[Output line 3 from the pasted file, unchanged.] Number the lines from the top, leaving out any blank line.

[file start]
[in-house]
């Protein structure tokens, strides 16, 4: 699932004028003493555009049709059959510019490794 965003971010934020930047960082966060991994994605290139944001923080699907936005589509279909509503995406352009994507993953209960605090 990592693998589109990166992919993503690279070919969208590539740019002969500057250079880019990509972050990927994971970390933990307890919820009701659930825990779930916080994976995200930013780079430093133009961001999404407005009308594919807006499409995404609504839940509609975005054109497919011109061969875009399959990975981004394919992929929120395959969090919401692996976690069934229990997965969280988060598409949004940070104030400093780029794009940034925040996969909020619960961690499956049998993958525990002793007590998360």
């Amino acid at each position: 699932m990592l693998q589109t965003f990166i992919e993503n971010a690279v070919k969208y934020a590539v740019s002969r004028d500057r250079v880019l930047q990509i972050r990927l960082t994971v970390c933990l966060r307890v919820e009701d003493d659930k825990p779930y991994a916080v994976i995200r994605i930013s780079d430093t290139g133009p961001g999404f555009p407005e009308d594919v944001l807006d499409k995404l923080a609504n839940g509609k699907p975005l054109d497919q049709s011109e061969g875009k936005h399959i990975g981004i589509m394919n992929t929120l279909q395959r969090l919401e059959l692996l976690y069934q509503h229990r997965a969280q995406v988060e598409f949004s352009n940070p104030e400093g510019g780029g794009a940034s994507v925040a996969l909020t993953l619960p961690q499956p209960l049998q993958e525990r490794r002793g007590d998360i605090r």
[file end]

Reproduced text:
């Amino acid at each position: 699932m990592l693998q589109t965003f990166i992919e993503n971010a690279v070919k969208y934020a590539v740019s002969r004028d500057r250079v880019l930047q990509i972050r990927l960082t994971v970390c933990l966060r307890v919820e009701d003493d659930k825990p779930y991994a916080v994976i995200r994605i930013s780079d430093t290139g133009p961001g999404f555009p407005e009308d594919v944001l807006d499409k995404l923080a609504n839940g509609k699907p975005l054109d497919q049709s011109e061969g875009k936005h399959i990975g981004i589509m394919n992929t929120l279909q395959r969090l919401e059959l692996l976690y069934q509503h229990r997965a969280q995406v988060e598409f949004s352009n940070p104030e400093g510019g780029g794009a940034s994507v925040a996969l909020t993953l619960p961690q499956p209960l049998q993958e525990r490794r002793g007590d998360i605090r």